Not Cease from Exploration

Sunday, April 8, 2012

Repost: At the Garden of Gethsemane

Note:
In retrospect, there are very few things I write here that I actually re-read, ever.  What I've re-posted below is the exception to that rule.  It being Easter, it seems fitting to re-post this, knowing full well that any of us on any day may in fact face our own Garden of Gethsemane.


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At the Garden of Gethsemane

One of the most insightful (at least for me) biblical stories is found in the Gospel of Matthew, and deals with Christ at the Garden of Gethsemane. In case you are not overly familiar with the story, it takes place the day before the Crucifixion of Christ. The details aren't so important to this discussion, other than Christ goes to this garden to pray, knowing that he would be betrayed by Judas, turned over to the Romans, and ultimately put to death.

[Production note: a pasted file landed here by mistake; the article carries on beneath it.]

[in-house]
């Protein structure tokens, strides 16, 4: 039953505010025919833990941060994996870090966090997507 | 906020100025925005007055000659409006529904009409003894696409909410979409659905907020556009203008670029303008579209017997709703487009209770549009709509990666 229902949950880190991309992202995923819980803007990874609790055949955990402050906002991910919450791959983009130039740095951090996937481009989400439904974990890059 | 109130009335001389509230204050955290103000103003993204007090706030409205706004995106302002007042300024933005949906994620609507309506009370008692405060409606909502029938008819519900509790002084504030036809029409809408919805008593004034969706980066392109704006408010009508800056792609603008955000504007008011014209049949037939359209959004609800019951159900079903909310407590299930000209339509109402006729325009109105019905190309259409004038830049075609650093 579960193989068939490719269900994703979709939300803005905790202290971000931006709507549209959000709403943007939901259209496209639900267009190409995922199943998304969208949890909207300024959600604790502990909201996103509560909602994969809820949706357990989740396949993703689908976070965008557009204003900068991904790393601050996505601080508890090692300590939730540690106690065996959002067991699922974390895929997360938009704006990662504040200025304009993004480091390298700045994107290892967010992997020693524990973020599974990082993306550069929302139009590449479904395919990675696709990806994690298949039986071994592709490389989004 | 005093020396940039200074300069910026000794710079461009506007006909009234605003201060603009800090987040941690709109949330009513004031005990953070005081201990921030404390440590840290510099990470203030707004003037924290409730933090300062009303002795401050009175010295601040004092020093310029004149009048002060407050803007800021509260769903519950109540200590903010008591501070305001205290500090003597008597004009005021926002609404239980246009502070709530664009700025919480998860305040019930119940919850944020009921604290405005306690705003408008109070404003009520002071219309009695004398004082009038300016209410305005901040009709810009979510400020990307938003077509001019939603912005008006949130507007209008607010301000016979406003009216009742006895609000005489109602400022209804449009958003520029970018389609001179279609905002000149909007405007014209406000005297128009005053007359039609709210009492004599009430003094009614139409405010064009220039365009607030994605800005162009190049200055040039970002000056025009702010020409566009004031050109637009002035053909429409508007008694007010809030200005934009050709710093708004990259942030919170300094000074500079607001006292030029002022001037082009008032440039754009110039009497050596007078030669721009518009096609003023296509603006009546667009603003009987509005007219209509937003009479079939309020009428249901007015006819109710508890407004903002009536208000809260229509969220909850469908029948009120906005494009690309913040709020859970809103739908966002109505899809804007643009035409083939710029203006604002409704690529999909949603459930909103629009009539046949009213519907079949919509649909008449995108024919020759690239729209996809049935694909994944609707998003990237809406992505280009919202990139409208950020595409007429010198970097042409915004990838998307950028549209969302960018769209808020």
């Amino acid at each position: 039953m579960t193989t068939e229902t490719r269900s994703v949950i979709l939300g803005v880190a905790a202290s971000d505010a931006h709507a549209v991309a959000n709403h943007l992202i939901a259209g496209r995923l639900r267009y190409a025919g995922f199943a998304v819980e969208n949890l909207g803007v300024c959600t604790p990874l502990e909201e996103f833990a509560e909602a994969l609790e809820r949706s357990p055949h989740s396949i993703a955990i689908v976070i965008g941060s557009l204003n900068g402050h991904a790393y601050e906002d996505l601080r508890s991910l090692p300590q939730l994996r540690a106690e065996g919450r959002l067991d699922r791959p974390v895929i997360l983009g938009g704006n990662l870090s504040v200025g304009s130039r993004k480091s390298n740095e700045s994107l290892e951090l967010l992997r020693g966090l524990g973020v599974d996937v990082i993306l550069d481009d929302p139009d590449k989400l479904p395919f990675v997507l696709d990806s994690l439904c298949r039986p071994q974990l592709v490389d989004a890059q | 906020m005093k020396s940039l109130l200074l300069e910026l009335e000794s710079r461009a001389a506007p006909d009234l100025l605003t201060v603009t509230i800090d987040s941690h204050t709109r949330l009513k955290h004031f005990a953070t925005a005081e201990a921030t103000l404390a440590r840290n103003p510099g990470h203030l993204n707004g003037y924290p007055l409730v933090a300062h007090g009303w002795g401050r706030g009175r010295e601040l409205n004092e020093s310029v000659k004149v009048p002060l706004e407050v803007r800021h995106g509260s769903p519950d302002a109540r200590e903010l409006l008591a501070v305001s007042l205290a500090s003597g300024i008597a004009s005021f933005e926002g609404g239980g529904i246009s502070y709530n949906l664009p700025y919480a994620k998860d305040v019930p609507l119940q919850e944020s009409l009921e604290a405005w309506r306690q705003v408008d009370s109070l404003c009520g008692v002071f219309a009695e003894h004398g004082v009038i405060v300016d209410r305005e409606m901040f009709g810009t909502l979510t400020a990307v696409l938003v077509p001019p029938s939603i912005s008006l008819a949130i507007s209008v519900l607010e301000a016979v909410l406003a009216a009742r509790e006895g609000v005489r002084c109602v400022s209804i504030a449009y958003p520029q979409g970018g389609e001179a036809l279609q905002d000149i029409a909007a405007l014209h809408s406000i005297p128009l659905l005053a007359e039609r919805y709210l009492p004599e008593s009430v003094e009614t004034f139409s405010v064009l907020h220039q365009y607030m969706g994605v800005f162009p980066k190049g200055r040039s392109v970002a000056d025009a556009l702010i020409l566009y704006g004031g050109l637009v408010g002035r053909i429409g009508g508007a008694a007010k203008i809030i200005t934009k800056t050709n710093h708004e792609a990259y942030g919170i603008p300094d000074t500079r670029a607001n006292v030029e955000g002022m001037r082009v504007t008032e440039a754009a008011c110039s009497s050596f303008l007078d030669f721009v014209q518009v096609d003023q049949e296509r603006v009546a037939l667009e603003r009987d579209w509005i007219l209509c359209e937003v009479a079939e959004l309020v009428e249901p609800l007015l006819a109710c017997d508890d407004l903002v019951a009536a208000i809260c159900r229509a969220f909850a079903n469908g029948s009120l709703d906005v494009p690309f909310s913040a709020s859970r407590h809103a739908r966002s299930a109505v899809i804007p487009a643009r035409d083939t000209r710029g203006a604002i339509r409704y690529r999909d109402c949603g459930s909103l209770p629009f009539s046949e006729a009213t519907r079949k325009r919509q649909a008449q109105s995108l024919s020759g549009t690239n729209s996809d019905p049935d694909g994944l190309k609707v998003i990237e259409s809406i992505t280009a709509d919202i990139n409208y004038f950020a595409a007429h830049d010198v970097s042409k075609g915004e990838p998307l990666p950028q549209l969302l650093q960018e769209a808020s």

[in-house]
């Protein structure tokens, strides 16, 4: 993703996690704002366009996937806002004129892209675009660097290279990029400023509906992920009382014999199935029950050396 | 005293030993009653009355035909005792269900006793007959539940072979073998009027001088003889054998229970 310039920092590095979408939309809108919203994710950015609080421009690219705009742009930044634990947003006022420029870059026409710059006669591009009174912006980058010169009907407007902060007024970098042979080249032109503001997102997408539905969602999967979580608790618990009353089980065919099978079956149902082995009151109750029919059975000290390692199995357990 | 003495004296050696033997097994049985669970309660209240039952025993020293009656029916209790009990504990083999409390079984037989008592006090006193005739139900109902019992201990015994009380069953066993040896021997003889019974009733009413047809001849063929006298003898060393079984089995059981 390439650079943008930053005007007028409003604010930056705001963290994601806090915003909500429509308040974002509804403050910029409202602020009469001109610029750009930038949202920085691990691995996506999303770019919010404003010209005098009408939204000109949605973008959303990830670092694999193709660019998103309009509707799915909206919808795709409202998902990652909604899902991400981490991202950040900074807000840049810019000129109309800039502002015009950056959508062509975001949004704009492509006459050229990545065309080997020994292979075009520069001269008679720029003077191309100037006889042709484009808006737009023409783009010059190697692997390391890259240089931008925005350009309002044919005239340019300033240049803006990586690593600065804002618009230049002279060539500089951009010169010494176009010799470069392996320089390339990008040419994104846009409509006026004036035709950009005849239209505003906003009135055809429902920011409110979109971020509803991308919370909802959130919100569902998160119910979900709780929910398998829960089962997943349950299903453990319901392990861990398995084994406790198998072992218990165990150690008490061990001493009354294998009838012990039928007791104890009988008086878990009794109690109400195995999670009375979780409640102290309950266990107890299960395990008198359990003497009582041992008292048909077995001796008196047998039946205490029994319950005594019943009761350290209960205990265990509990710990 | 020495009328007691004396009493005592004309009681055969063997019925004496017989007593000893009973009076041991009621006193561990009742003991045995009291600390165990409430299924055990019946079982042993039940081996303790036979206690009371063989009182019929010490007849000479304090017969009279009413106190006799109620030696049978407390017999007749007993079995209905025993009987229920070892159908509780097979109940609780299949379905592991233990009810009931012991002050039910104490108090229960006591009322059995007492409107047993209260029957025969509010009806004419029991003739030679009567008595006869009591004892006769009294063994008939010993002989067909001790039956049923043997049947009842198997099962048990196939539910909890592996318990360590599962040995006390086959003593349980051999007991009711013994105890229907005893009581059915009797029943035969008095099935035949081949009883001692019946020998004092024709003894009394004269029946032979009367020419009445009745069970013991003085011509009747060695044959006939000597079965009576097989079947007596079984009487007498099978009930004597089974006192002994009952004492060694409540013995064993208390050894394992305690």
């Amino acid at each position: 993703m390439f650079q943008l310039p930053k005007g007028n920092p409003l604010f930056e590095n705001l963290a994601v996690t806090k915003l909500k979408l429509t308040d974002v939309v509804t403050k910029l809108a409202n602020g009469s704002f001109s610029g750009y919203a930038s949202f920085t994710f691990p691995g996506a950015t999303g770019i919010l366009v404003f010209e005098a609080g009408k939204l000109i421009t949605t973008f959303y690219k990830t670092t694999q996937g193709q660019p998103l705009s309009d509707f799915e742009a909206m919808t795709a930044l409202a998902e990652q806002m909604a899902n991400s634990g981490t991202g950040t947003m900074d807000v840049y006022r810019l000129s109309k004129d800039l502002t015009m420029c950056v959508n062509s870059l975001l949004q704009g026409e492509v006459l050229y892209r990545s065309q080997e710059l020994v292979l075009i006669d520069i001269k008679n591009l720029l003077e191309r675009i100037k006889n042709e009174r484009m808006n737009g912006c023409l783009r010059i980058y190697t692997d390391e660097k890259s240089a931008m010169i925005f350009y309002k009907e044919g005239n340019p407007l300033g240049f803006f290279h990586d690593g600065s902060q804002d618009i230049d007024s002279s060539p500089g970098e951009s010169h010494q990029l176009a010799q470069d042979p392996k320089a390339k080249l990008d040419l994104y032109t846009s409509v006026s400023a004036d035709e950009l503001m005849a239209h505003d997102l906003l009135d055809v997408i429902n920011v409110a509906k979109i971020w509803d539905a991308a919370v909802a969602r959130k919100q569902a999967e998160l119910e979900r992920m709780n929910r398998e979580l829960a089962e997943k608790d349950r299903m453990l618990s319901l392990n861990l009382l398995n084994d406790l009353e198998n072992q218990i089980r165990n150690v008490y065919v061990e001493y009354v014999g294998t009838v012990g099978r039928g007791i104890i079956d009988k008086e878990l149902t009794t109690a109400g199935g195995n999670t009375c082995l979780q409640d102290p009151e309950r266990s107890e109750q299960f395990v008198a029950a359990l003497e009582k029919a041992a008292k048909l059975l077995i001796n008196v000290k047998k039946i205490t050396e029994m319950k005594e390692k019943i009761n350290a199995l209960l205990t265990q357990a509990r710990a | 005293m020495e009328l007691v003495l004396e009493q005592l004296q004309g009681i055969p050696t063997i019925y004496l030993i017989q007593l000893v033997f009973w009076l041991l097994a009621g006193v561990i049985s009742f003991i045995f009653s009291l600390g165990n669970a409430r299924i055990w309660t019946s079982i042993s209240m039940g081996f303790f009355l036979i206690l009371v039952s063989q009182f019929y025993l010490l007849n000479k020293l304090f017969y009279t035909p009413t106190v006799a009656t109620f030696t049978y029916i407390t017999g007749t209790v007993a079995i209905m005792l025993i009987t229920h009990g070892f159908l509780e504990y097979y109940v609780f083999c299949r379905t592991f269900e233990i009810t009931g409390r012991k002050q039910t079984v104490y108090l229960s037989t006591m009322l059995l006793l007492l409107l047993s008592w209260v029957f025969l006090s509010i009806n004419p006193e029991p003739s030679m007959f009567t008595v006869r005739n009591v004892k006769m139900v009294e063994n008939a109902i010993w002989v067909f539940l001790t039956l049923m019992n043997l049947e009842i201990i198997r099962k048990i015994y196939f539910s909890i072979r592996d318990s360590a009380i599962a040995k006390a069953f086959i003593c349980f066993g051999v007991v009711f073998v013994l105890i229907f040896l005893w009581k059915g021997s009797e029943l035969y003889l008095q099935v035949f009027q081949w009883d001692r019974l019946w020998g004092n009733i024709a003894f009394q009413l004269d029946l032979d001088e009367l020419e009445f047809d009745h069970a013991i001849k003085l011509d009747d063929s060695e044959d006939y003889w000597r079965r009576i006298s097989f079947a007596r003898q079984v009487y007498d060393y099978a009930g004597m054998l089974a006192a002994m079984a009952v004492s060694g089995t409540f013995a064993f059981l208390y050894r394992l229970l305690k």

Now what's so insightful about that?

Consider This: According to Christian teaching, Christ...being God...knew that by going to Gethsemane he would ultimately be put to death. At any point he could have changed his path and spared his own life, but he chose not to. He consciously sacrificed his own life, if you believe in Christian teaching, for the greater good of all mankind.

Consider This: To this day, people make conscious choices that ultimately lead to their death. For example, Father Mychal F. Judge, a Franciscan priest, went into the south tower of the World Trade Center after it had been hit by an airplane to minister to the wounded. While history doesn't record whether or not he thought he would die, it's pretty clear he knew what he was doing was exceptionally dangerous.

In the final analysis, some of us will be faced with our own "Garden of Gethsemane", where we need to make a choice between self-preservation or preservation of the greater good. Ultimately that is the most personal of decisions that anyone can make, and furthermore I doubt any of us are prospectively capable of saying what we would do if put into that situation. There is, however, no greater love that can ever be expressed than through the thoughtful and conscious act of sacrificing oneself for the greater good

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